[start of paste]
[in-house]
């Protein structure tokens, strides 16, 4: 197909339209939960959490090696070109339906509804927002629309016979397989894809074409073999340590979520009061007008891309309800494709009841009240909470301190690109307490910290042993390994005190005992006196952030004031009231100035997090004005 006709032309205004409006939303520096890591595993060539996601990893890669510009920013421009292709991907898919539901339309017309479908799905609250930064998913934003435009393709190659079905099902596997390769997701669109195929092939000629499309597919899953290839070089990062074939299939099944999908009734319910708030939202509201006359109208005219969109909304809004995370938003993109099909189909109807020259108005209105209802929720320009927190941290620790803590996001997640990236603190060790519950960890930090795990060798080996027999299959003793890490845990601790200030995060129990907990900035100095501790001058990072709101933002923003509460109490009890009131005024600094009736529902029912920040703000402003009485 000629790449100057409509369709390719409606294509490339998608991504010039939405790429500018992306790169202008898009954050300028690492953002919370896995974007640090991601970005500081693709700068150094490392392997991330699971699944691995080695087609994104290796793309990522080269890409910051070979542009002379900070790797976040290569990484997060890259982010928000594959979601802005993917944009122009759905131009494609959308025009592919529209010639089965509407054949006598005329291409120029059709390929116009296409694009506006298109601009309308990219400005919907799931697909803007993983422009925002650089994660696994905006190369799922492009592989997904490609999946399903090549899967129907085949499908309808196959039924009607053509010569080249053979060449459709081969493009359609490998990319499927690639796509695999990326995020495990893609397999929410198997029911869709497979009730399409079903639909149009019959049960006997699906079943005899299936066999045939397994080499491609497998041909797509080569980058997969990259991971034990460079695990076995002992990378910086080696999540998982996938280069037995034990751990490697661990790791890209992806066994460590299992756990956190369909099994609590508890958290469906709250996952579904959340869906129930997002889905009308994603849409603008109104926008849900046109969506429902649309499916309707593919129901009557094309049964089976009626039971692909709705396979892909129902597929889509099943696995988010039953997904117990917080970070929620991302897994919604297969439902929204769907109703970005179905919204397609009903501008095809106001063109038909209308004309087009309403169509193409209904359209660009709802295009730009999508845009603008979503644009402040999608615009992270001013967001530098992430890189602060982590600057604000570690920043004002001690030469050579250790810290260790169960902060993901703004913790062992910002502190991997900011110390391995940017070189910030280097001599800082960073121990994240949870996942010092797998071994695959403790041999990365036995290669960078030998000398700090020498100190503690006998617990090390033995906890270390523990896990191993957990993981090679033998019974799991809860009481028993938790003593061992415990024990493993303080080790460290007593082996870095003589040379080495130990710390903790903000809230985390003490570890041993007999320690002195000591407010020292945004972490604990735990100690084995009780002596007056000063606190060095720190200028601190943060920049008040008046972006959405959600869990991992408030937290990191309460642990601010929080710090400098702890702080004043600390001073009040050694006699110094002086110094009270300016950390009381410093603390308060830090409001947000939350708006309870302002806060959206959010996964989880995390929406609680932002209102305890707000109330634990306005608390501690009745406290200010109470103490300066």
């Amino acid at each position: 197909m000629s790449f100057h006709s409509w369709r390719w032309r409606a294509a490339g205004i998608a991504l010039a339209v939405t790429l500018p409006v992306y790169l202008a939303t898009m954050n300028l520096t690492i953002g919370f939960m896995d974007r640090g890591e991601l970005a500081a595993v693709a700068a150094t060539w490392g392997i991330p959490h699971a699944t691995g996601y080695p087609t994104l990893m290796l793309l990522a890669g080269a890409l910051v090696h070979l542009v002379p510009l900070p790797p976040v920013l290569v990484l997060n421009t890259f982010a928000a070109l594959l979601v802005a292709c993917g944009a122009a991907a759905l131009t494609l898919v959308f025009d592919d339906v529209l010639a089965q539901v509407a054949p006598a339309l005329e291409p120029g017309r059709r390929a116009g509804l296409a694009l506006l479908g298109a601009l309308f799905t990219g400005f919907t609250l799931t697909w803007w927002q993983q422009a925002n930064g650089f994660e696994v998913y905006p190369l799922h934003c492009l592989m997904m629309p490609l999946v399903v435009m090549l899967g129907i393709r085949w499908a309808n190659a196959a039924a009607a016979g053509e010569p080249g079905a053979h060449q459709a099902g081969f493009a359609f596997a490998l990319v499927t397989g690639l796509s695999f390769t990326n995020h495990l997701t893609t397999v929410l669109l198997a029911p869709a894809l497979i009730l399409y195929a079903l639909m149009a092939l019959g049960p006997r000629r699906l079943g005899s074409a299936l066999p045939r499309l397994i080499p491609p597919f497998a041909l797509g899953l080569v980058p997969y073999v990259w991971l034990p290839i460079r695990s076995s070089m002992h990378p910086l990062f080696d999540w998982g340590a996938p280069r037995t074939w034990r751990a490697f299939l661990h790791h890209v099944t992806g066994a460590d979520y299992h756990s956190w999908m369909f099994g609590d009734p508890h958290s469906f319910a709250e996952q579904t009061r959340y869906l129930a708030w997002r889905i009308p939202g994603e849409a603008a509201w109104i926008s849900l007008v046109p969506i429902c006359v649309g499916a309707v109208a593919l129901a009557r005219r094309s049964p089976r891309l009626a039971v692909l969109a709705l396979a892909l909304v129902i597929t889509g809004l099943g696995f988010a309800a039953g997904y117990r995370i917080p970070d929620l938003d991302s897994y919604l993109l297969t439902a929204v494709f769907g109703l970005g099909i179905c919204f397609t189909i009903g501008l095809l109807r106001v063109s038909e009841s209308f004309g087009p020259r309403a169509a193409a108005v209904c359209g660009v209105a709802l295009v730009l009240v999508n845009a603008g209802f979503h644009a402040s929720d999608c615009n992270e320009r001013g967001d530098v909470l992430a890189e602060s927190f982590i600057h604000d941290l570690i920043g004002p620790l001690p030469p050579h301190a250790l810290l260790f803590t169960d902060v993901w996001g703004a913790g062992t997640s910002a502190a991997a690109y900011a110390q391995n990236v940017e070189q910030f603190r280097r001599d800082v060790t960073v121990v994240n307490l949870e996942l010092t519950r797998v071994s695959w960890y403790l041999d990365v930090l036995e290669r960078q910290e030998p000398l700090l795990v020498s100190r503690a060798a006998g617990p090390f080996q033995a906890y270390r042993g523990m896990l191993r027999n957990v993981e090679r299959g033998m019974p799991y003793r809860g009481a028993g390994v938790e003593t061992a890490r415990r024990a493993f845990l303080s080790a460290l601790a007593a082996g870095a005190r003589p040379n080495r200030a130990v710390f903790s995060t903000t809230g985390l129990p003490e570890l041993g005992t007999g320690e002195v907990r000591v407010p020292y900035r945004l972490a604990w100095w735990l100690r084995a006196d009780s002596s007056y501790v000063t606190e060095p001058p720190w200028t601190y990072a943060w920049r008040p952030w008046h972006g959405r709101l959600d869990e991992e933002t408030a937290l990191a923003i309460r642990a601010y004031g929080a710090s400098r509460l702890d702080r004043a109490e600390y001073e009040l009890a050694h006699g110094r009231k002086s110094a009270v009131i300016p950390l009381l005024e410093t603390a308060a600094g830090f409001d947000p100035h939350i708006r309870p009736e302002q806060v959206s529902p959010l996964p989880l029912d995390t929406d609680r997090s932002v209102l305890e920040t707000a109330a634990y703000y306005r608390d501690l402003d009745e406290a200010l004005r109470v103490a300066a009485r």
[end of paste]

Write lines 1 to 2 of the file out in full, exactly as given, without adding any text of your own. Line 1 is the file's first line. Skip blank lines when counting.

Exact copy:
[in-house]
């Protein structure tokens, strides 16, 4: 197909339209939960959490090696070109339906509804927002629309016979397989894809074409073999340590979520009061007008891309309800494709009841009240909470301190690109307490910290042993390994005190005992006196952030004031009231100035997090004005 006709032309205004409006939303520096890591595993060539996601990893890669510009920013421009292709991907898919539901339309017309479908799905609250930064998913934003435009393709190659079905099902596997390769997701669109195929092939000629499309597919899953290839070089990062074939299939099944999908009734319910708030939202509201006359109208005219969109909304809004995370938003993109099909189909109807020259108005209105209802929720320009927190941290620790803590996001997640990236603190060790519950960890930090795990060798080996027999299959003793890490845990601790200030995060129990907990900035100095501790001058990072709101933002923003509460109490009890009131005024600094009736529902029912920040703000402003009485 000629790449100057409509369709390719409606294509490339998608991504010039939405790429500018992306790169202008898009954050300028690492953002919370896995974007640090991601970005500081693709700068150094490392392997991330699971699944691995080695087609994104290796793309990522080269890409910051070979542009002379900070790797976040290569990484997060890259982010928000594959979601802005993917944009122009759905131009494609959308025009592919529209010639089965509407054949006598005329291409120029059709390929116009296409694009506006298109601009309308990219400005919907799931697909803007993983422009925002650089994660696994905006190369799922492009592989997904490609999946399903090549899967129907085949499908309808196959039924009607053509010569080249053979060449459709081969493009359609490998990319499927690639796509695999990326995020495990893609397999929410198997029911869709497979009730399409079903639909149009019959049960006997699906079943005899299936066999045939397994080499491609497998041909797509080569980058997969990259991971034990460079695990076995002992990378910086080696999540998982996938280069037995034990751990490697661990790791890209992806066994460590299992756990956190369909099994609590508890958290469906709250996952579904959340869906129930997002889905009308994603849409603008109104926008849900046109969506429902649309499916309707593919129901009557094309049964089976009626039971692909709705396979892909129902597929889509099943696995988010039953997904117990917080970070929620991302897994919604297969439902929204769907109703970005179905919204397609009903501008095809106001063109038909209308004309087009309403169509193409209904359209660009709802295009730009999508845009603008979503644009402040999608615009992270001013967001530098992430890189602060982590600057604000570690920043004002001690030469050579250790810290260790169960902060993901703004913790062992910002502190991997900011110390391995940017070189910030280097001599800082960073121990994240949870996942010092797998071994695959403790041999990365036995290669960078030998000398700090020498100190503690006998617990090390033995906890270390523990896990191993957990993981090679033998019974799991809860009481028993938790003593061992415990024990493993303080080790460290007593082996870095003589040379080495130990710390903790903000809230985390003490570890041993007999320690002195000591407010020292945004972490604990735990100690084995009780002596007056000063606190060095720190200028601190943060920049008040008046972006959405959600869990991992408030937290990191309460642990601010929080710090400098702890702080004043600390001073009040050694006699110094002086110094009270300016950390009381410093603390308060830090409001947000939350708006309870302002806060959206959010996964989880995390929406609680932002209102305890707000109330634990306005608390501690009745406290200010109470103490300066």